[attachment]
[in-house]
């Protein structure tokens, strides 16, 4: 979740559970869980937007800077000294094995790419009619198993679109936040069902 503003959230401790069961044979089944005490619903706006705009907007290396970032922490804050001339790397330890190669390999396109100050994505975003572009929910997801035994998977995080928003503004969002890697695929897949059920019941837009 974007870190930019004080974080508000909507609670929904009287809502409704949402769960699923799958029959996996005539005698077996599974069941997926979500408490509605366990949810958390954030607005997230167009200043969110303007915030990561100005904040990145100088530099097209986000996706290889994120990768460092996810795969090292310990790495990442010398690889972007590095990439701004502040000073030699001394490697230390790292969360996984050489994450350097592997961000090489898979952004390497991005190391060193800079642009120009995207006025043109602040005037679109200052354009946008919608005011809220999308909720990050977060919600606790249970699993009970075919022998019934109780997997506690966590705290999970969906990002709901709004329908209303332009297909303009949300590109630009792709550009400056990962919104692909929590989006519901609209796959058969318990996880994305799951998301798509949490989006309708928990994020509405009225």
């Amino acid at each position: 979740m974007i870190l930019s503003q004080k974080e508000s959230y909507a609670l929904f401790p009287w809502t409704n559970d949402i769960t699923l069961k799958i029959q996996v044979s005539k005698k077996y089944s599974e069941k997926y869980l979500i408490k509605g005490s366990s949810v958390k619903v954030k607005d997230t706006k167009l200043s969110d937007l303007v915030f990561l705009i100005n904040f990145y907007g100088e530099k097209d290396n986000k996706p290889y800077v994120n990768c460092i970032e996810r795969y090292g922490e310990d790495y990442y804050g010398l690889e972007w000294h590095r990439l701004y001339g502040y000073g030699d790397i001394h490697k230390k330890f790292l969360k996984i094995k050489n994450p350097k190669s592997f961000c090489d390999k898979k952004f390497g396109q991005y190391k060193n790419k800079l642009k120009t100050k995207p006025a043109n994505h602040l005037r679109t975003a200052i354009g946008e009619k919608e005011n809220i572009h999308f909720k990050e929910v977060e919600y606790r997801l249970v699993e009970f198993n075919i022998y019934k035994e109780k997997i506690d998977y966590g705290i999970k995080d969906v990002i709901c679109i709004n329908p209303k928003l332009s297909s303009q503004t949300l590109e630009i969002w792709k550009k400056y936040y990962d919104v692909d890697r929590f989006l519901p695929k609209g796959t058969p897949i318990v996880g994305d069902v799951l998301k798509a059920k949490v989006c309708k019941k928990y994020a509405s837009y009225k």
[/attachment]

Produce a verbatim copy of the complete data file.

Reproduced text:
[in-house]
């Protein structure tokens, strides 16, 4: 979740559970869980937007800077000294094995790419009619198993679109936040069902 503003959230401790069961044979089944005490619903706006705009907007290396970032922490804050001339790397330890190669390999396109100050994505975003572009929910997801035994998977995080928003503004969002890697695929897949059920019941837009 974007870190930019004080974080508000909507609670929904009287809502409704949402769960699923799958029959996996005539005698077996599974069941997926979500408490509605366990949810958390954030607005997230167009200043969110303007915030990561100005904040990145100088530099097209986000996706290889994120990768460092996810795969090292310990790495990442010398690889972007590095990439701004502040000073030699001394490697230390790292969360996984050489994450350097592997961000090489898979952004390497991005190391060193800079642009120009995207006025043109602040005037679109200052354009946008919608005011809220999308909720990050977060919600606790249970699993009970075919022998019934109780997997506690966590705290999970969906990002709901709004329908209303332009297909303009949300590109630009792709550009400056990962919104692909929590989006519901609209796959058969318990996880994305799951998301798509949490989006309708928990994020509405009225």
């Amino acid at each position: 979740m974007i870190l930019s503003q004080k974080e508000s959230y909507a609670l929904f401790p009287w809502t409704n559970d949402i769960t699923l069961k799958i029959q996996v044979s005539k005698k077996y089944s599974e069941k997926y869980l979500i408490k509605g005490s366990s949810v958390k619903v954030k607005d997230t706006k167009l200043s969110d937007l303007v915030f990561l705009i100005n904040f990145y907007g100088e530099k097209d290396n986000k996706p290889y800077v994120n990768c460092i970032e996810r795969y090292g922490e310990d790495y990442y804050g010398l690889e972007w000294h590095r990439l701004y001339g502040y000073g030699d790397i001394h490697k230390k330890f790292l969360k996984i094995k050489n994450p350097k190669s592997f961000c090489d390999k898979k952004f390497g396109q991005y190391k060193n790419k800079l642009k120009t100050k995207p006025a043109n994505h602040l005037r679109t975003a200052i354009g946008e009619k919608e005011n809220i572009h999308f909720k990050e929910v977060e919600y606790r997801l249970v699993e009970f198993n075919i022998y019934k035994e109780k997997i506690d998977y966590g705290i999970k995080d969906v990002i709901c679109i709004n329908p209303k928003l332009s297909s303009q503004t949300l590109e630009i969002w792709k550009k400056y936040y990962d919104v692909d890697r929590f989006l519901p695929k609209g796959t058969p897949i318990v996880g994305d069902v799951l998301k798509a059920k949490v989006c309708k019941k928990y994020a509405s837009y009225k």